The typical set of tasks on my plate have an attached schedule that was more or less jointly determined between me and the supervisor/lead/management team. The scheduling may have been determined by one or more of a kanban/ agile approach, one-one, or even just informally as in "how long do you think it will take?"
But sometimes the schedule is more or less "imposed" on me. This may most frequently occur due to :
- external pressures: e.g. customer hard deadline
- internal pressures: overall project status
- disagreement on difficulty/risk factor of the task
Typically when a schedule is imposed - and it was seemingly unrealistic - it does indeed turn out to require more time than allotted. So it would not seem beneficial to anyone to simply hand-wave the disparity of estimates.
How can I convey this mismatch between schedule and estimates when there is significant "insistence" on the abbreviated schedule?
Let's make some assumptions:
A reduction in scope had already been discussed and at least partially included in the current tasks set. But even with the reduced scope it still doesn't seem possible to meet the deadline.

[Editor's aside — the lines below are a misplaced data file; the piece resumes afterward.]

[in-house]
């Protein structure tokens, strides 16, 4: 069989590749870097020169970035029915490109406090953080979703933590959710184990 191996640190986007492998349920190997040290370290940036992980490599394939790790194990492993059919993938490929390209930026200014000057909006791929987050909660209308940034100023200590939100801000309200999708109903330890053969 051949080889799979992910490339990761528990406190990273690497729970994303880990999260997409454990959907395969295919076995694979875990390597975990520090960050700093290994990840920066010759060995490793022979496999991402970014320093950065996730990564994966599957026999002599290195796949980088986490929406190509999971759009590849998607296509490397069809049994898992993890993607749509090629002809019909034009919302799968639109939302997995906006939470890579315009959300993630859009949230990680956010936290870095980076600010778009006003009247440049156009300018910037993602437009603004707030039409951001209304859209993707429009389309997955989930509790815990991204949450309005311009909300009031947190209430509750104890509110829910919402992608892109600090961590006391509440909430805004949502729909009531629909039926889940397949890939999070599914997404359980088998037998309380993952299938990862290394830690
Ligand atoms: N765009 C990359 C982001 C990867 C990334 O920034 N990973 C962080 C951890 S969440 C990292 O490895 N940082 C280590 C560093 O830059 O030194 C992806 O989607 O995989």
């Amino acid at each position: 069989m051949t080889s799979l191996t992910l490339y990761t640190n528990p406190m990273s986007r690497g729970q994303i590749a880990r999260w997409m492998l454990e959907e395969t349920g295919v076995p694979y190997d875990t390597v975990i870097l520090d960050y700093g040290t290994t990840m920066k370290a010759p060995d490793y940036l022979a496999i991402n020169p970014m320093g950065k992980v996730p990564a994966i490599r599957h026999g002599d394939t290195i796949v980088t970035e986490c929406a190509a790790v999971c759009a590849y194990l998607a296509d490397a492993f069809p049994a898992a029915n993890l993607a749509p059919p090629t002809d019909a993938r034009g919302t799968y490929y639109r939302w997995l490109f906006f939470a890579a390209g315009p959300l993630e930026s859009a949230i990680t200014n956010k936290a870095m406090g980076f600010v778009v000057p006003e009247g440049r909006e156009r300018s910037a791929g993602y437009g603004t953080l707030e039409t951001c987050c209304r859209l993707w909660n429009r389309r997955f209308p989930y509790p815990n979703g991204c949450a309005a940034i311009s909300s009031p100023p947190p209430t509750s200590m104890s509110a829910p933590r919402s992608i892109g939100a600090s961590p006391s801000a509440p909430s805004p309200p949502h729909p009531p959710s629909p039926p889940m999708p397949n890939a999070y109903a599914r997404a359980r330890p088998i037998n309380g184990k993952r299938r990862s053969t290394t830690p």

The majority of tasks do align in estimates and delivery - so that overall there were not a mismatch in terms of productivity and job requirements. Consider these tasks somewhat as exceptions - but important ones to handle well.
Update the comments below are mostly completely off : talking about simplifying the usage of English e.g. simpler words and constructs, etc... The manager happens to value longer/more detailed (/windy to the commenters' ears ..) explanations vs shorter ones but with less meat. I don't have any trouble getting across the message in terms of usage of the English language.. It is about getting buy-in. In addition this is not a normal situation - this had not been an issue with other managers. Back to the "style" - I can and do adjust as needed.